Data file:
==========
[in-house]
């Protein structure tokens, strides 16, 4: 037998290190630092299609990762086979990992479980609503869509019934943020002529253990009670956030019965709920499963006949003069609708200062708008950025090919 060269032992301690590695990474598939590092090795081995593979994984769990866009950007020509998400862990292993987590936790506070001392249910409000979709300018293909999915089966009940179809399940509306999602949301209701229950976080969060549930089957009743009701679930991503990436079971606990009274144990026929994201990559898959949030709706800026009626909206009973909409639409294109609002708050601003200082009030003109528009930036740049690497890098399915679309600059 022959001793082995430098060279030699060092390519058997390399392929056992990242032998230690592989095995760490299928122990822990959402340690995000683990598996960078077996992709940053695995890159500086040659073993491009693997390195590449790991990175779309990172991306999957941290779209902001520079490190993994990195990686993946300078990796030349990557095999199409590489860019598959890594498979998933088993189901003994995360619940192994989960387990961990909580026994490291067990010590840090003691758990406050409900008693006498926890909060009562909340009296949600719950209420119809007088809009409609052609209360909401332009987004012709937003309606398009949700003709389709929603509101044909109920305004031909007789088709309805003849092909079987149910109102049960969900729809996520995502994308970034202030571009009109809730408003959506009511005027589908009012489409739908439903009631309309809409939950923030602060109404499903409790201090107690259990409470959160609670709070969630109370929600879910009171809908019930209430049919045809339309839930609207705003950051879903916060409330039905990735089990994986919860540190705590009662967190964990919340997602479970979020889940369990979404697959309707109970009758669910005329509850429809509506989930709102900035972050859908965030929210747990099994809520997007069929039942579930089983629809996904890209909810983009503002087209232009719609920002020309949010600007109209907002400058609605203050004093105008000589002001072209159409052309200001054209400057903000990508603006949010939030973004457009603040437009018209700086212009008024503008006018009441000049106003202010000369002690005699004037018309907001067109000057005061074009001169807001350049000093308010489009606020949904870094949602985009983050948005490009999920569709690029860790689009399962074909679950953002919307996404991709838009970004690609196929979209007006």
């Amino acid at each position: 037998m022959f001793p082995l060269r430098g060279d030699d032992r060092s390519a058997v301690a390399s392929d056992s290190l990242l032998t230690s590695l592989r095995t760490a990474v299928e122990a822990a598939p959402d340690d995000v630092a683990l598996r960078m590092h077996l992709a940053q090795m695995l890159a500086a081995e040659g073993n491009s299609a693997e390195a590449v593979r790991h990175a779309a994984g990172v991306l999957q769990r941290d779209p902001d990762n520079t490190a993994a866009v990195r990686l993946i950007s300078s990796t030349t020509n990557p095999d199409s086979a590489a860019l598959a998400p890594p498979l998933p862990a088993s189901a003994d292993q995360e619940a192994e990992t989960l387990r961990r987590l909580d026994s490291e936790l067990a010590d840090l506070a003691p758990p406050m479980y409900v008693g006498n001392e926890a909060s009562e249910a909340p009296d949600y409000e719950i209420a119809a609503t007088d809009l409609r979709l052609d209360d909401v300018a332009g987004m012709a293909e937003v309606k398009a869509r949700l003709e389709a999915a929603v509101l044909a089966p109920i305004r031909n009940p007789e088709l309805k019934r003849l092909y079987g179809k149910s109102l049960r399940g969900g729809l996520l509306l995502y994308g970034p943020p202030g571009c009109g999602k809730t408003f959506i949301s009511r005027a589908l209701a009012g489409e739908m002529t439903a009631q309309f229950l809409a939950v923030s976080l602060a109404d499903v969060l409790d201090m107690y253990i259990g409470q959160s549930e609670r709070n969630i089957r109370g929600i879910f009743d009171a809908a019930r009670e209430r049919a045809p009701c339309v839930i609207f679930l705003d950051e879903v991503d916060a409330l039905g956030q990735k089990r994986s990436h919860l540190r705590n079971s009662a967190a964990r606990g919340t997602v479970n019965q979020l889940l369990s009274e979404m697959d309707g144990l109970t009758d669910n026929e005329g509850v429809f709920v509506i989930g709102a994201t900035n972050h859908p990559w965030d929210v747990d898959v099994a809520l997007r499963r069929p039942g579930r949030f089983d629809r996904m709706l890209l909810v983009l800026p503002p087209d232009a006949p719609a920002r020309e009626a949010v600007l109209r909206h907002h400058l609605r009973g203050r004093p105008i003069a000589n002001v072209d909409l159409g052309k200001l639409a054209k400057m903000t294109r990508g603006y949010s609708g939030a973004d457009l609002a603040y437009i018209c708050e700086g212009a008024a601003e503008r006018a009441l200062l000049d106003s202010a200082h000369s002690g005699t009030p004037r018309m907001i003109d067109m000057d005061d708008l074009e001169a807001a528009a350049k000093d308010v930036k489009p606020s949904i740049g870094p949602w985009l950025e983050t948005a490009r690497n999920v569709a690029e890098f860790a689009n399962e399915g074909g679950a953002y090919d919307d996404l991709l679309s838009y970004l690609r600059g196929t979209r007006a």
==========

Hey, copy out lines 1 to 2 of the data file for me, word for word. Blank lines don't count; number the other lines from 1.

[in-house]
């Protein structure tokens, strides 16, 4: 037998290190630092299609990762086979990992479980609503869509019934943020002529253990009670956030019965709920499963006949003069609708200062708008950025090919 060269032992301690590695990474598939590092090795081995593979994984769990866009950007020509998400862990292993987590936790506070001392249910409000979709300018293909999915089966009940179809399940509306999602949301209701229950976080969060549930089957009743009701679930991503990436079971606990009274144990026929994201990559898959949030709706800026009626909206009973909409639409294109609002708050601003200082009030003109528009930036740049690497890098399915679309600059 022959001793082995430098060279030699060092390519058997390399392929056992990242032998230690592989095995760490299928122990822990959402340690995000683990598996960078077996992709940053695995890159500086040659073993491009693997390195590449790991990175779309990172991306999957941290779209902001520079490190993994990195990686993946300078990796030349990557095999199409590489860019598959890594498979998933088993189901003994995360619940192994989960387990961990909580026994490291067990010590840090003691758990406050409900008693006498926890909060009562909340009296949600719950209420119809007088809009409609052609209360909401332009987004012709937003309606398009949700003709389709929603509101044909109920305004031909007789088709309805003849092909079987149910109102049960969900729809996520995502994308970034202030571009009109809730408003959506009511005027589908009012489409739908439903009631309309809409939950923030602060109404499903409790201090107690259990409470959160609670709070969630109370929600879910009171809908019930209430049919045809339309839930609207705003950051879903916060409330039905990735089990994986919860540190705590009662967190964990919340997602479970979020889940369990979404697959309707109970009758669910005329509850429809509506989930709102900035972050859908965030929210747990099994809520997007069929039942579930089983629809996904890209909810983009503002087209232009719609920002020309949010600007109209907002400058609605203050004093105008000589002001072209159409052309200001054209400057903000990508603006949010939030973004457009603040437009018209700086212009008024503008006018009441000049106003202010000369002690005699004037018309907001067109000057005061074009001169807001350049000093308010489009606020949904870094949602985009983050948005490009999920569709690029860790689009399962074909679950953002919307996404991709838009970004690609196929979209007006």